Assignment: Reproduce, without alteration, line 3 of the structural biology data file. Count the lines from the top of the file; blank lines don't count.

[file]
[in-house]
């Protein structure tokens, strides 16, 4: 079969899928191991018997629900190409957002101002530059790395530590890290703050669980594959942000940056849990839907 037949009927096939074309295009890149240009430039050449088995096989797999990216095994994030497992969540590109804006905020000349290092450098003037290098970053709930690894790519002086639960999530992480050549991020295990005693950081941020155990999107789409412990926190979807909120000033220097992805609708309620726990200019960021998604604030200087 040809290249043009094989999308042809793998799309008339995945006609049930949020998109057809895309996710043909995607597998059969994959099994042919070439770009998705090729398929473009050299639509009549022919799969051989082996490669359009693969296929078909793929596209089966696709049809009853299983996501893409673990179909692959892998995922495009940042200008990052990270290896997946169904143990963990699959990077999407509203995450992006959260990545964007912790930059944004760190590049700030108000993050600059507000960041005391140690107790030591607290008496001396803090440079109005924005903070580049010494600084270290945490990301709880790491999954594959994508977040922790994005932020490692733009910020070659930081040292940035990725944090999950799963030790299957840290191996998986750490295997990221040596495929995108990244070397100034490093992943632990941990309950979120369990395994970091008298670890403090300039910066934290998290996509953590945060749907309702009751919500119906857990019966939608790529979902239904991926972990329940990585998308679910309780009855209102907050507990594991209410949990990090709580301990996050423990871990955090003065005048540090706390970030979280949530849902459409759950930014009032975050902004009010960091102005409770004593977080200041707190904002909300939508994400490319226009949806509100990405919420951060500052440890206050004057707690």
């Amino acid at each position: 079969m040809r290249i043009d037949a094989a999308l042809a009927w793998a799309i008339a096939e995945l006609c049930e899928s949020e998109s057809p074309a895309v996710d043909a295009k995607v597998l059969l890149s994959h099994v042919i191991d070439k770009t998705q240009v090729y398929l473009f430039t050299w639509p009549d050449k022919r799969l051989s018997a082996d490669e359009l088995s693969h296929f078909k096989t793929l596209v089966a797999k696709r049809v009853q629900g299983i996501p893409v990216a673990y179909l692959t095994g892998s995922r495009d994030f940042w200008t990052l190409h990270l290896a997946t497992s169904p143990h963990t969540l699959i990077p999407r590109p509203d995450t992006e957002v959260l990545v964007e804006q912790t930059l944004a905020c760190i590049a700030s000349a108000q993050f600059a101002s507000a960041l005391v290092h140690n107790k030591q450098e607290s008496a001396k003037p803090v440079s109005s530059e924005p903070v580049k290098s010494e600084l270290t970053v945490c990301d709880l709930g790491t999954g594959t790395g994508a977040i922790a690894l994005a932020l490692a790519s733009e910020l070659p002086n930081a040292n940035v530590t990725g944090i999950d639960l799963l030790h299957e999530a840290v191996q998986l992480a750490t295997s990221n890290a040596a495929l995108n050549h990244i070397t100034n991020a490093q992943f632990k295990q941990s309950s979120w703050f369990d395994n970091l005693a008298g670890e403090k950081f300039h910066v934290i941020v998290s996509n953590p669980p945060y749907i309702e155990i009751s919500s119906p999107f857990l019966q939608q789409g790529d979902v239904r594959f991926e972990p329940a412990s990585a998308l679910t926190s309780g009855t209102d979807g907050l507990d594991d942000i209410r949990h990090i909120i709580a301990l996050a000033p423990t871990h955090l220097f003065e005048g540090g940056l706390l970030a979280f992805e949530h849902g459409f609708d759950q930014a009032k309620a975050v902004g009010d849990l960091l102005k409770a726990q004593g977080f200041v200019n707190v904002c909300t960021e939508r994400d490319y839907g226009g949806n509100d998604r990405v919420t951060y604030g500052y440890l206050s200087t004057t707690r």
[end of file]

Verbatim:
């Amino acid at each position: 079969m040809r290249i043009d037949a094989a999308l042809a009927w793998a799309i008339a096939e995945l006609c049930e899928s949020e998109s057809p074309a895309v996710d043909a295009k995607v597998l059969l890149s994959h099994v042919i191991d070439k770009t998705q240009v090729y398929l473009f430039t050299w639509p009549d050449k022919r799969l051989s018997a082996d490669e359009l088995s693969h296929f078909k096989t793929l596209v089966a797999k696709r049809v009853q629900g299983i996501p893409v990216a673990y179909l692959t095994g892998s995922r495009d994030f940042w200008t990052l190409h990270l290896a997946t497992s169904p143990h963990t969540l699959i990077p999407r590109p509203d995450t992006e957002v959260l990545v964007e804006q912790t930059l944004a905020c760190i590049a700030s000349a108000q993050f600059a101002s507000a960041l005391v290092h140690n107790k030591q450098e607290s008496a001396k003037p803090v440079s109005s530059e924005p903070v580049k290098s010494e600084l270290t970053v945490c990301d709880l709930g790491t999954g594959t790395g994508a977040i922790a690894l994005a932020l490692a790519s733009e910020l070659p002086n930081a040292n940035v530590t990725g944090i999950d639960l799963l030790h299957e999530a840290v191996q998986l992480a750490t295997s990221n890290a040596a495929l995108n050549h990244i070397t100034n991020a490093q992943f632990k295990q941990s309950s979120w703050f369990d395994n970091l005693a008298g670890e403090k950081f300039h910066v934290i941020v998290s996509n953590p669980p945060y749907i309702e155990i009751s919500s119906p999107f857990l019966q939608q789409g790529d979902v239904r594959f991926e972990p329940a412990s990585a998308l679910t926190s309780g009855t209102d979807g907050l507990d594991d942000i209410r949990h990090i909120i709580a301990l996050a000033p423990t871990h955090l220097f003065e005048g540090g940056l706390l970030a979280f992805e949530h849902g459409f609708d759950q930014a009032k309620a975050v902004g009010d849990l960091l102005k409770a726990q004593g977080f200041v200019n707190v904002c909300t960021e939508r994400d490319y839907g226009g949806n509100d998604r990405v919420t951060y604030g500052y440890l206050s200087t004057t707690r």